Eco Innovator November 2011
GE Joins Aviation biofuel
GE has joined an Australian
based consortium that includes Renewable Oil Corporation Pty Ltd and is
developing a commercial biofuel for the aviation industry. The consortium
is focusing on pyrolytic conversion of biomass from mallee eucalypt trees
and intends to have a pilot biofuel production unit operating in Australia
As part of its ecomagination
initiative, GE is involved in developing fuel efficient jet engines in
its sustainable transport portfolio and the development of biofuels is
a natural extension of this, it said. As well as the development of the
fuels, GE will assist with the certification process. Before being approved
for commercial use, new fuels undergo rigorous tests in laboratories,
on engine test rigs and in carefully monitored non-commercial flights.
As well as Renewable Oil Corporation,
the consortium includes the Future Farm Industries CRC, Canadian biofuels
company Dynamotive Energy Systems Corporation, and Virgin Australia.
A recent CSIRO report estimated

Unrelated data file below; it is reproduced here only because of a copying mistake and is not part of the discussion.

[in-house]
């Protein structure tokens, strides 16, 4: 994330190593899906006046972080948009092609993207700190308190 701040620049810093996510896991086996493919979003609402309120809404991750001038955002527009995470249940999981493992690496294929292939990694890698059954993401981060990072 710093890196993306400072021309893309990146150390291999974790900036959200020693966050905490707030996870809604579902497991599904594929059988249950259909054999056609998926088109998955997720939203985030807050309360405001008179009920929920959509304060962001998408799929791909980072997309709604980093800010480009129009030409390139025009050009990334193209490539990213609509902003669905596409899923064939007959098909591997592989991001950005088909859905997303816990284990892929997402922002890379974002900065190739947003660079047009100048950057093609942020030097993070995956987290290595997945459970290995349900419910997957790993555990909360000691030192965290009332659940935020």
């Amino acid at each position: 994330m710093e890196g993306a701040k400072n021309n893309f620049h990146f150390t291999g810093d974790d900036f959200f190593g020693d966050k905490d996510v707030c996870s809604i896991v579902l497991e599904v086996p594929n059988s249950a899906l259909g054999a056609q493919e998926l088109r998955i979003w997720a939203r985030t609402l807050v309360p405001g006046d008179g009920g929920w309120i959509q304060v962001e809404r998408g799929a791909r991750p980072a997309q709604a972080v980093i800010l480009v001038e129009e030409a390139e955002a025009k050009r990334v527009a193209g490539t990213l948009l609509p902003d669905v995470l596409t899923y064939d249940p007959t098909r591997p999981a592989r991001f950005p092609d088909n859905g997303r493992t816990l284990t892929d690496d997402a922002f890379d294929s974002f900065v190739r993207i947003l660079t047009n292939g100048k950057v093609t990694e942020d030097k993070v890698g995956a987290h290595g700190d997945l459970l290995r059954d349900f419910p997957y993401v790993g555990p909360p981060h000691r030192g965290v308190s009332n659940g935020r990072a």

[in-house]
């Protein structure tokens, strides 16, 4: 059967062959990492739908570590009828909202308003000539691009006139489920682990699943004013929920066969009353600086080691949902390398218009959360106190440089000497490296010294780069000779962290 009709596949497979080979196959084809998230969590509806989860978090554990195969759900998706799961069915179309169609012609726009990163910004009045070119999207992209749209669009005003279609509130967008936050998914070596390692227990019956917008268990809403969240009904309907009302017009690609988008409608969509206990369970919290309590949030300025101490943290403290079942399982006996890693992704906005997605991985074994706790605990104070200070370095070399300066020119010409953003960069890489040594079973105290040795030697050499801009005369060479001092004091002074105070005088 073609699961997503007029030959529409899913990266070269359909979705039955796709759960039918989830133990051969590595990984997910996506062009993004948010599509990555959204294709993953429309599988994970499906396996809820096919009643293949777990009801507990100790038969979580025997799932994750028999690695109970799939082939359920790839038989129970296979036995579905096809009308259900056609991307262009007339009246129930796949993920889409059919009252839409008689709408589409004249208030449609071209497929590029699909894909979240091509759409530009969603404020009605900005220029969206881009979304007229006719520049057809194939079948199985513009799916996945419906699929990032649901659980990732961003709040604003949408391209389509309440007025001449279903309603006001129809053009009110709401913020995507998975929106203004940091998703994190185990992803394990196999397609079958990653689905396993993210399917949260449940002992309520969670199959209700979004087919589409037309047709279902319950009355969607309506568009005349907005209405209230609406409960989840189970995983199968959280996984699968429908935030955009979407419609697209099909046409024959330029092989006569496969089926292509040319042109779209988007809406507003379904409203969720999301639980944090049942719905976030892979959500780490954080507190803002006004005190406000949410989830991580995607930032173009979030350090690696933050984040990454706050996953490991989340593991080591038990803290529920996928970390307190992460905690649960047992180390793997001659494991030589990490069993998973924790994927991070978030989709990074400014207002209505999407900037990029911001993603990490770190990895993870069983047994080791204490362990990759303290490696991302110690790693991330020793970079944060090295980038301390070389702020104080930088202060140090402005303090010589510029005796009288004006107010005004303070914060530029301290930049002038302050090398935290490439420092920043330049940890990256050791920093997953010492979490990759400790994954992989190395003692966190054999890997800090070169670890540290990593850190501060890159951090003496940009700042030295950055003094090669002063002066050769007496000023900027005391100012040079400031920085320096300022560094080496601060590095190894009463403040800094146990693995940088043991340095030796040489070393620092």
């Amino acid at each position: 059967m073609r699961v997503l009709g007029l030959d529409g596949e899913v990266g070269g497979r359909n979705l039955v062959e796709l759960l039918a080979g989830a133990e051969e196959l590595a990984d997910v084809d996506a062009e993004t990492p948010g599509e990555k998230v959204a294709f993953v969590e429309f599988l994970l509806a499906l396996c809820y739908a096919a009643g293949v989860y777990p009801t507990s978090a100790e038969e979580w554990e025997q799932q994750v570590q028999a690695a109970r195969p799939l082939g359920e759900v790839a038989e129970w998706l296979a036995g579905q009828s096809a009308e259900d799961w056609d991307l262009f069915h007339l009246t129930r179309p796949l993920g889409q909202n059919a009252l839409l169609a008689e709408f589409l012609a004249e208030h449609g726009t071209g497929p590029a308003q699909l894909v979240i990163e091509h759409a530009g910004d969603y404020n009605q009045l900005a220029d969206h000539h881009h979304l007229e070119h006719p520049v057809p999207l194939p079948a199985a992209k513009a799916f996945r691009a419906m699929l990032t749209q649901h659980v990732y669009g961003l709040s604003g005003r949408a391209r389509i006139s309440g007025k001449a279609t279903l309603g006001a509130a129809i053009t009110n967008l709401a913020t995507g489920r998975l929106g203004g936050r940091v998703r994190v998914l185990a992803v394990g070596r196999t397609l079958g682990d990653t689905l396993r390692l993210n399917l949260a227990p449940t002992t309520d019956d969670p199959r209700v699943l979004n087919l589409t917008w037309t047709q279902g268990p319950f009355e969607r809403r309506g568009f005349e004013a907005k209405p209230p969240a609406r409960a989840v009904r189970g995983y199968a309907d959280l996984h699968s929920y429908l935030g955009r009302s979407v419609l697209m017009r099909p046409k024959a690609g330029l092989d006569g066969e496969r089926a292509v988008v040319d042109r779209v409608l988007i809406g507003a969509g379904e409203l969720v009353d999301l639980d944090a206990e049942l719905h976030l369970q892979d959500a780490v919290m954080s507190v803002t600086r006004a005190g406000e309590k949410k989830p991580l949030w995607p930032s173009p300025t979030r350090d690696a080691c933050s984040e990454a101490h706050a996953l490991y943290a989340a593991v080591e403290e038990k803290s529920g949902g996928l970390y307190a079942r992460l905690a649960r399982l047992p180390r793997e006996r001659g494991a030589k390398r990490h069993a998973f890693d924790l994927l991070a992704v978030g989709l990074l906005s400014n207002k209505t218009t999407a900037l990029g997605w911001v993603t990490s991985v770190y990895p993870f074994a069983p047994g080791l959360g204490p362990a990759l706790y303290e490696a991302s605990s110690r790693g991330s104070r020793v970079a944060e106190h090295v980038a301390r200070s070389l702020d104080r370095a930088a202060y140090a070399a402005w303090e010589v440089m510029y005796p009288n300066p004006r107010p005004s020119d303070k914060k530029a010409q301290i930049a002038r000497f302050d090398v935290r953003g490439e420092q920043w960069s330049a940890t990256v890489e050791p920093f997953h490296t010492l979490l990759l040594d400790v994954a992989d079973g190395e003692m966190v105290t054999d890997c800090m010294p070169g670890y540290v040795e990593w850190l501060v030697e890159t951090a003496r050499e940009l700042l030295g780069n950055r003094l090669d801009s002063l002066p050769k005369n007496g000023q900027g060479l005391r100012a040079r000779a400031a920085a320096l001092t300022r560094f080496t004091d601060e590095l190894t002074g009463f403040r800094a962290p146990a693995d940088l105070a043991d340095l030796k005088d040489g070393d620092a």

that the aviation industry could cut greenhouse gas emissions by 17 per
cent, generate more than 12,000 jobs and reduce Australia's reliance on
aviation fuel imports by $2 billion per annum over the next 20 years through
the adoption of biofuels.
Renewable Oil Corporation was
established to develop pyrolysis projects. It has an exclusive technology
licensing agreement with Dynamotive and works closely with Dynamotive
and its partners.
Renewable Oil Corporation is
funded by Australian, Canadian and European investors. Its board includes
award-winning Australian engineers and the chief executive of Dynamotive.
Dynamotive Energy Systems Corporation
has a carbon/ greenhouse gas neutral fast pyrolysis technology that uses
medium temperatures and oxygen-less conditions to turn dry, waste cellulosic
biomass into bio oil. The bio oil can be used for power and heat, and
converted into vehicle fuels and chemicals.
Renewable Oil Corporation wants
to utilize wood residues and green waste to produce renewable liquid fuels,
charcoal and chemicals. The pyrolysis plants will be built close to the
sources of biomass.